I'll use the tracks relationship for a large playlist as an example. Only the first 100 tracks of a playlist are included by default. If a playlist has more than 100 tracks, then the additional tracks must be fetched in subsequent pages. Here is an example response for a playlist with over 100 tracks. The href and resource collection data for the tracks relationship appear in the response as was seen earlier. Since this playlist has more tracks than were included in the response, a next location appears as a sibling to the data. The next location represents where the remaining resources in the collection can be fetched. Fetching the next location makes a direct relationship fetch and returns the relationship's resource collection data starting from the provided offset. The default limit for the relationship will apply to each page. You may select your own page size by supplying a limit parameter. The page size limit can be between one and the specific relationship's maximum page size, which can be found in the documentation. If the resource collection for the relationship contains additional resources past the ones returned in the page, a next location will continue to appear as a sibling to the data. When the resource collection is exhausted, a next location will not be present. Note that next locations do not reflect the selected page size for the request. You will need to supply a limit parameter on each request if you wish to use a different page size than the default. Always use the next location from the response to page over resource collections. Trying to calculate your own offset can result in issues with invalid locations or duplicate results. In the next section, I will show how to search fof content in the Apple Music catalog using Apple Music API. Apple Music API provides functionality to find content in the catalog using a search term. A search request resembles a catalog resource request with /search as the location and the search term as a parameter. You can specify which content types you're interested in with the types parameter and the maximum number of results to include for each type using a limit. When more results are found past the requested limit, pagination can be used to continue the search. Here's the response to a search for albums and songs with the term “pop." The search endpoint returns a response with a results object containing a group for each requested type with matching content. For this request, matches were found for albums and songs.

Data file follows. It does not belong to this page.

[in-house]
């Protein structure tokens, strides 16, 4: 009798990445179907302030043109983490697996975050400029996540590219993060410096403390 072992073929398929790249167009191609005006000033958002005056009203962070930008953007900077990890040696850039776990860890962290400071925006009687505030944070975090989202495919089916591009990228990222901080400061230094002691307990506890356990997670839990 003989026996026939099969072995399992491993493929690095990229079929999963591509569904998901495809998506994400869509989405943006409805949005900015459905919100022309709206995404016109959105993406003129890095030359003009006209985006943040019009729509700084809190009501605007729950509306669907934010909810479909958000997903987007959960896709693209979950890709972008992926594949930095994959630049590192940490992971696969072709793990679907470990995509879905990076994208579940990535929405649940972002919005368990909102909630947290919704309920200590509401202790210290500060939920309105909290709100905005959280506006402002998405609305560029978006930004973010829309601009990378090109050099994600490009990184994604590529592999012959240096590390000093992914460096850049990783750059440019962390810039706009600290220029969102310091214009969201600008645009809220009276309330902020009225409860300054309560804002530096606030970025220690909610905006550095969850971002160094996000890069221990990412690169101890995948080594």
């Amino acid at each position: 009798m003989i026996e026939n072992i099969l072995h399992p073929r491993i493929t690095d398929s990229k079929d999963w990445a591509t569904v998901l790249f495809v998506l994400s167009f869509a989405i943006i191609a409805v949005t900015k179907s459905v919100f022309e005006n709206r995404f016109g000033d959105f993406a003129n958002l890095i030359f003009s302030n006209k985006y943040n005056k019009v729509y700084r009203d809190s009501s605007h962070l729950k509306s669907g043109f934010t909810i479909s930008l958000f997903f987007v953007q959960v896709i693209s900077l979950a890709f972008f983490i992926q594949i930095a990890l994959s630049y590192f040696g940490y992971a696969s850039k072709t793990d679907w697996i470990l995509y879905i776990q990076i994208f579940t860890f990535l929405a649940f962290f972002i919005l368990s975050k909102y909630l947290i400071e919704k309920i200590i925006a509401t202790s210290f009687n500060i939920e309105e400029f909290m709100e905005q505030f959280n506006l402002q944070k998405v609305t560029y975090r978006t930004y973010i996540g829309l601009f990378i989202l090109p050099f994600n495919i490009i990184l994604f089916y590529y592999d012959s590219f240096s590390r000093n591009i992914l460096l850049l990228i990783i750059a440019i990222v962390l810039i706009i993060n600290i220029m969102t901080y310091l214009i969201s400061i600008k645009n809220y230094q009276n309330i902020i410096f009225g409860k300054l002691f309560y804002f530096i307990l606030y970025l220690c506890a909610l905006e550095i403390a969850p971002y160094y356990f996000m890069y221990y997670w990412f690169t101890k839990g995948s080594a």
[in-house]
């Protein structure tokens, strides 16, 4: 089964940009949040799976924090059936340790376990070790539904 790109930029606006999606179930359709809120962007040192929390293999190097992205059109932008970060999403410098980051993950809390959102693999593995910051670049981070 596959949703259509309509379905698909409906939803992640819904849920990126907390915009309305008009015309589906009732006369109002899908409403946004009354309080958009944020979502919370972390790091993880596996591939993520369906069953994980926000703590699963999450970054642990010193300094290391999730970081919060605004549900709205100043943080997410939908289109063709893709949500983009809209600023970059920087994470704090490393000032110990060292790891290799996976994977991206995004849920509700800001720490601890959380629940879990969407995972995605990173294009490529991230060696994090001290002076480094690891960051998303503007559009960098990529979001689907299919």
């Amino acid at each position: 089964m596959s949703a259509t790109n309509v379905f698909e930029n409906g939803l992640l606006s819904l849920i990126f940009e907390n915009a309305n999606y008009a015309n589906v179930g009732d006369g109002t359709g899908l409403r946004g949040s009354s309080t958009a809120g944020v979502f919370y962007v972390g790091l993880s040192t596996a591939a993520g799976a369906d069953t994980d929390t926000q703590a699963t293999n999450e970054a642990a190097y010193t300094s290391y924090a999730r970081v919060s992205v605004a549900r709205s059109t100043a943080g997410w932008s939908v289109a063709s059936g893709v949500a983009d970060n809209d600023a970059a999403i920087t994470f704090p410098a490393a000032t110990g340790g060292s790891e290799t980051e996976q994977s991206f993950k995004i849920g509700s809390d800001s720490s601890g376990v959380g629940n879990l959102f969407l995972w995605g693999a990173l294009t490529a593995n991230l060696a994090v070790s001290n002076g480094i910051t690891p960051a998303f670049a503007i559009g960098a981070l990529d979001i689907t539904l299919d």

The response also includes a meta object containing a recommended order for the result groups based on relevancy. This may be helpful if you're building a search experience that handles multiple content types at once. Each result group has and href where the results were fetched from and a resource collection data array containing the matching resources of the relevant type for the search term. If more matches for a result group are available, the group will contain a next location where additional matches may be fetched. Requesting the next location returns more results for the selected type starting from the offset. In the last section, I’ll discuss accessing personalized features in Apple Music API.